The District public schools have known for several years that a teacher shortage is looming. More than half of the D.C. system's teachers will reach retirement age by 1993. More than a quarter of D.C. teachers -- including many of those with the best credentials and test scores -- are considering leaving teaching in the city because of low salaries, the low prestige of teaching and work conditions, a recent survey found.
Now D.C. Superintendent Floretta D. McKenzie has proposed steps to recruit better teachers and keep the best ones in city schools. The plan, to be considered by the school board in coming months, could cost anywhere from $6 million to $43 million, depending on how greatly salaries are increased.
Without incentives and better recruiting tactics, the District "may not attract the number and quality of teachers it needs," McKenzie said. The need is keen: 84 percent of the out-of-state applicants who were offered District teaching jobs last year rejected the offers.
To attract good teachers, McKenzie has proposed to provide tuition assistance to District college students who agree to teach in city schools for two years for each year of aid. Also, the District would match the starting salaries of suburban school systems, which now pay new teachers several thousand dollars more than the District's $19,500 annual starting pay.
And the District would give new teachers relocation allowances of $500 to $1,500, along with loans of up to $1,000 to help with the high cost of setting up in the District, where all new employes are required to live. And the school system would provide direct help in finding housing in the city, a difficult task that many new teachers say has dissuaded them from staying in their positions.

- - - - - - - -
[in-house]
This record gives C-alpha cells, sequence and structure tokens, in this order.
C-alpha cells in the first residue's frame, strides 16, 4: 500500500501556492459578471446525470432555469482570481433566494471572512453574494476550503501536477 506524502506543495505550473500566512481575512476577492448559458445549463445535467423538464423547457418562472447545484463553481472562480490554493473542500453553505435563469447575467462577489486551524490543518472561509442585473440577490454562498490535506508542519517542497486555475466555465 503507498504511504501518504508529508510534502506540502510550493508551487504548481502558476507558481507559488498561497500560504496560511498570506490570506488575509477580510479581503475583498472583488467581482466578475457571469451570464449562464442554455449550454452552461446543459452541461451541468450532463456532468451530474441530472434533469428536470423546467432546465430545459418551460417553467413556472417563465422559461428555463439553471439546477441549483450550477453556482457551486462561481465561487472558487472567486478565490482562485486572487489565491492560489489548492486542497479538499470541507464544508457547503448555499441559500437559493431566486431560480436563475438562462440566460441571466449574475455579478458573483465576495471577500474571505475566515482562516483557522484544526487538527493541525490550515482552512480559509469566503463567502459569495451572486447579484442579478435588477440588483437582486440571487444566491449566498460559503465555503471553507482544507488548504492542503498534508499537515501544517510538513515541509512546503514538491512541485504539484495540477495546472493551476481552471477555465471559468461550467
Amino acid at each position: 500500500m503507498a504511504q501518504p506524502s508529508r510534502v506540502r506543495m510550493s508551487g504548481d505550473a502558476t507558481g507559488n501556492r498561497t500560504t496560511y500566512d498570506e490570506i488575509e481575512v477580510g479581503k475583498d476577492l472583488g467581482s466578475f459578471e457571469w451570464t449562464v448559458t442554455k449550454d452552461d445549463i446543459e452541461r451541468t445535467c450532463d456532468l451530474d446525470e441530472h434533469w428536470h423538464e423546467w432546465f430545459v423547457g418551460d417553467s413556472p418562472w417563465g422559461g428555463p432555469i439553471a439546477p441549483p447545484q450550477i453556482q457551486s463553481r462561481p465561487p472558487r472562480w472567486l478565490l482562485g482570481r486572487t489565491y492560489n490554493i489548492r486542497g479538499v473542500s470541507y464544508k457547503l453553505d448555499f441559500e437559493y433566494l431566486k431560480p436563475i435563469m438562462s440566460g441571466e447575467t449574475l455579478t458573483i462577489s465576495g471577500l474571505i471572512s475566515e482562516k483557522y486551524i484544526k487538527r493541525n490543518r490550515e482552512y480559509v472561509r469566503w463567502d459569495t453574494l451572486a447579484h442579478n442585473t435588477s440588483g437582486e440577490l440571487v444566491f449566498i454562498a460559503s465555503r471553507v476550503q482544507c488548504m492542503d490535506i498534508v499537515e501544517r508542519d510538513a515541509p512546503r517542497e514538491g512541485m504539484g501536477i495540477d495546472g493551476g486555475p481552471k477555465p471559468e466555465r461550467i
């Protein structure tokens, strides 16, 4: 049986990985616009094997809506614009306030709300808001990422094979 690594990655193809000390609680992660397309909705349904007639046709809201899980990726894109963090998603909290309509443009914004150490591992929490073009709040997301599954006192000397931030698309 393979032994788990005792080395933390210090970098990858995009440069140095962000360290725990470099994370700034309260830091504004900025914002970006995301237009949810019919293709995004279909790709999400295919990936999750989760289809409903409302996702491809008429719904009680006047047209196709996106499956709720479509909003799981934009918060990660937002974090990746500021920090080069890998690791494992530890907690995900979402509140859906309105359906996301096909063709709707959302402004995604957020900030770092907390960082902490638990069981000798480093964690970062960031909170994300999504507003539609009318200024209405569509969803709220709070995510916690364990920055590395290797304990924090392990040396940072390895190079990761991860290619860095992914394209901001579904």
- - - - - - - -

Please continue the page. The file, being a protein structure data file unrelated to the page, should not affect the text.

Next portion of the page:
Finally, the system would seek legal authority to exempt some categories of teachers from the city's residency requirement on the basis that those posts cannot be filled from the pool of District residents.
Finding good teachers who are willing to work in inner-city schools is expected to become ever more difficult, McKenzie said. A recent survey of education majors found that the majority said they would not teach in large urban school districts.
In the District, which has a mostly black teaching staff and a student population that is predominantly minority, attracting good minority teachers is essential, the superintendent said.
To keep the best teachers and prevent them from leaving for higher pay and better work conditions in the suburbs, McKenzie proposes to offer renewal bonuses of $500 after two years of service and $1,000 per year for teachers of retirement age who stay on.
Also, she would guarantee summer jobs to new teachers who are performing well and would encourage the best teachers to stay fresh by offering tuition aid of 75 percent in exchange for an extra two-year commitment to the schools.